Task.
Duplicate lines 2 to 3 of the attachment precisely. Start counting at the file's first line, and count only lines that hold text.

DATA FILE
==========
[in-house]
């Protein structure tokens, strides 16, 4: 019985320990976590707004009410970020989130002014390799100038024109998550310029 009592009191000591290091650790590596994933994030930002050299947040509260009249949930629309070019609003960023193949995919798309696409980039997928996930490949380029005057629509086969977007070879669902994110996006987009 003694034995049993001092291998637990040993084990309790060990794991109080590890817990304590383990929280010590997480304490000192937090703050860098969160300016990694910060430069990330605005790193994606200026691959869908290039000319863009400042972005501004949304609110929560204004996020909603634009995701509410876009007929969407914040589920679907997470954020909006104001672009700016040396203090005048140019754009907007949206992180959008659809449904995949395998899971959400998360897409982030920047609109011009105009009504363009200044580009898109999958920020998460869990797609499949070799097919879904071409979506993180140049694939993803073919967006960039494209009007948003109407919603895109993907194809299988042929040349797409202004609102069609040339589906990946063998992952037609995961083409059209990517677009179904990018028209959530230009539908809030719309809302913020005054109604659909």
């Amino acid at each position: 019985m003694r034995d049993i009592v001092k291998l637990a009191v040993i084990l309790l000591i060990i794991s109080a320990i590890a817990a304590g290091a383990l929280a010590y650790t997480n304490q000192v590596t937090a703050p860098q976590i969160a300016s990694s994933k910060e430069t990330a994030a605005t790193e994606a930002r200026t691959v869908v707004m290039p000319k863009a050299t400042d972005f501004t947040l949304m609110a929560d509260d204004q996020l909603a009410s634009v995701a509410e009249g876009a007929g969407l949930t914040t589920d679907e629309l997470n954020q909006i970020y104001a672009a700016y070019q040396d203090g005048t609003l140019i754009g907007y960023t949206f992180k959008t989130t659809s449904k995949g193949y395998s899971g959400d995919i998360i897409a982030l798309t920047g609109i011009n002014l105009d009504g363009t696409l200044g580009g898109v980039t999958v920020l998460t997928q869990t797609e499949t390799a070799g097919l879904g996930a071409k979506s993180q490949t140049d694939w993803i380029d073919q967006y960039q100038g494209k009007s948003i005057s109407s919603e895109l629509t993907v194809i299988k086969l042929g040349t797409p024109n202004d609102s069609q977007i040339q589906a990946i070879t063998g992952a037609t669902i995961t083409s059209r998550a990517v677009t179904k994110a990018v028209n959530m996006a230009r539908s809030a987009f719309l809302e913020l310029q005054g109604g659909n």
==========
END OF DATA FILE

């Protein structure tokens, strides 16, 4: 019985320990976590707004009410970020989130002014390799100038024109998550310029 009592009191000591290091650790590596994933994030930002050299947040509260009249949930629309070019609003960023193949995919798309696409980039997928996930490949380029005057629509086969977007070879669902994110996006987009 003694034995049993001092291998637990040993084990309790060990794991109080590890817990304590383990929280010590997480304490000192937090703050860098969160300016990694910060430069990330605005790193994606200026691959869908290039000319863009400042972005501004949304609110929560204004996020909603634009995701509410876009007929969407914040589920679907997470954020909006104001672009700016040396203090005048140019754009907007949206992180959008659809449904995949395998899971959400998360897409982030920047609109011009105009009504363009200044580009898109999958920020998460869990797609499949070799097919879904071409979506993180140049694939993803073919967006960039494209009007948003109407919603895109993907194809299988042929040349797409202004609102069609040339589906990946063998992952037609995961083409059209990517677009179904990018028209959530230009539908809030719309809302913020005054109604659909």
């Amino acid at each position: 019985m003694r034995d049993i009592v001092k291998l637990a009191v040993i084990l309790l000591i060990i794991s109080a320990i590890a817990a304590g290091a383990l929280a010590y650790t997480n304490q000192v590596t937090a703050p860098q976590i969160a300016s990694s994933k910060e430069t990330a994030a605005t790193e994606a930002r200026t691959v869908v707004m290039p000319k863009a050299t400042d972005f501004t947040l949304m609110a929560d509260d204004q996020l909603a009410s634009v995701a509410e009249g876009a007929g969407l949930t914040t589920d679907e629309l997470n954020q909006i970020y104001a672009a700016y070019q040396d203090g005048t609003l140019i754009g907007y960023t949206f992180k959008t989130t659809s449904k995949g193949y395998s899971g959400d995919i998360i897409a982030l798309t920047g609109i011009n002014l105009d009504g363009t696409l200044g580009g898109v980039t999958v920020l998460t997928q869990t797609e499949t390799a070799g097919l879904g996930a071409k979506s993180q490949t140049d694939w993803i380029d073919q967006y960039q100038g494209k009007s948003i005057s109407s919603e895109l629509t993907v194809i299988k086969l042929g040349t797409p024109n202004d609102s069609q977007i040339q589906a990946i070879t063998g992952a037609t669902i995961t083409s059209r998550a990517v677009t179904k994110a990018v028209n959530m996006a230009r539908s809030a987009f719309l809302e913020l310029q005054g109604g659909n």